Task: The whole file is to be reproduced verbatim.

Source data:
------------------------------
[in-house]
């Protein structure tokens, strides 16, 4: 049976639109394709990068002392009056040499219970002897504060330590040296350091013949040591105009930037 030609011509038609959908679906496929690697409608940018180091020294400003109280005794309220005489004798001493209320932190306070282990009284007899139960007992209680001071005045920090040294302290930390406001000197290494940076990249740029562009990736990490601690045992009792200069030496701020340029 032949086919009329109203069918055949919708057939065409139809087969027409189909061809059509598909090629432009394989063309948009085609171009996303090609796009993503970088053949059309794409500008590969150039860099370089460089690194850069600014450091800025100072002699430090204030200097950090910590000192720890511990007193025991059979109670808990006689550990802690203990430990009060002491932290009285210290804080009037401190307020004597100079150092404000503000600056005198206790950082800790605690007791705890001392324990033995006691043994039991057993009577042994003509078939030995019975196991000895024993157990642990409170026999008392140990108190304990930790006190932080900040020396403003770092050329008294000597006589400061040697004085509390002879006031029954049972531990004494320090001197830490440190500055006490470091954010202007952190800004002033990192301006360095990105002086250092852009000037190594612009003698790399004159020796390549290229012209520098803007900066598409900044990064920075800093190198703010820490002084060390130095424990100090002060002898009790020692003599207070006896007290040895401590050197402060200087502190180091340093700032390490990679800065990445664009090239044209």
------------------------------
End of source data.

[in-house]
């Protein structure tokens, strides 16, 4: 049976639109394709990068002392009056040499219970002897504060330590040296350091013949040591105009930037 030609011509038609959908679906496929690697409608940018180091020294400003109280005794309220005489004798001493209320932190306070282990009284007899139960007992209680001071005045920090040294302290930390406001000197290494940076990249740029562009990736990490601690045992009792200069030496701020340029 032949086919009329109203069918055949919708057939065409139809087969027409189909061809059509598909090629432009394989063309948009085609171009996303090609796009993503970088053949059309794409500008590969150039860099370089460089690194850069600014450091800025100072002699430090204030200097950090910590000192720890511990007193025991059979109670808990006689550990802690203990430990009060002491932290009285210290804080009037401190307020004597100079150092404000503000600056005198206790950082800790605690007791705890001392324990033995006691043994039991057993009577042994003509078939030995019975196991000895024993157990642990409170026999008392140990108190304990930790006190932080900040020396403003770092050329008294000597006589400061040697004085509390002879006031029954049972531990004494320090001197830490440190500055006490470091954010202007952190800004002033990192301006360095990105002086250092852009000037190594612009003698790399004159020796390549290229012209520098803007900066598409900044990064920075800093190198703010820490002084060390130095424990100090002060002898009790020692003599207070006896007290040895401590050197402060200087502190180091340093700032390490990679800065990445664009090239044209």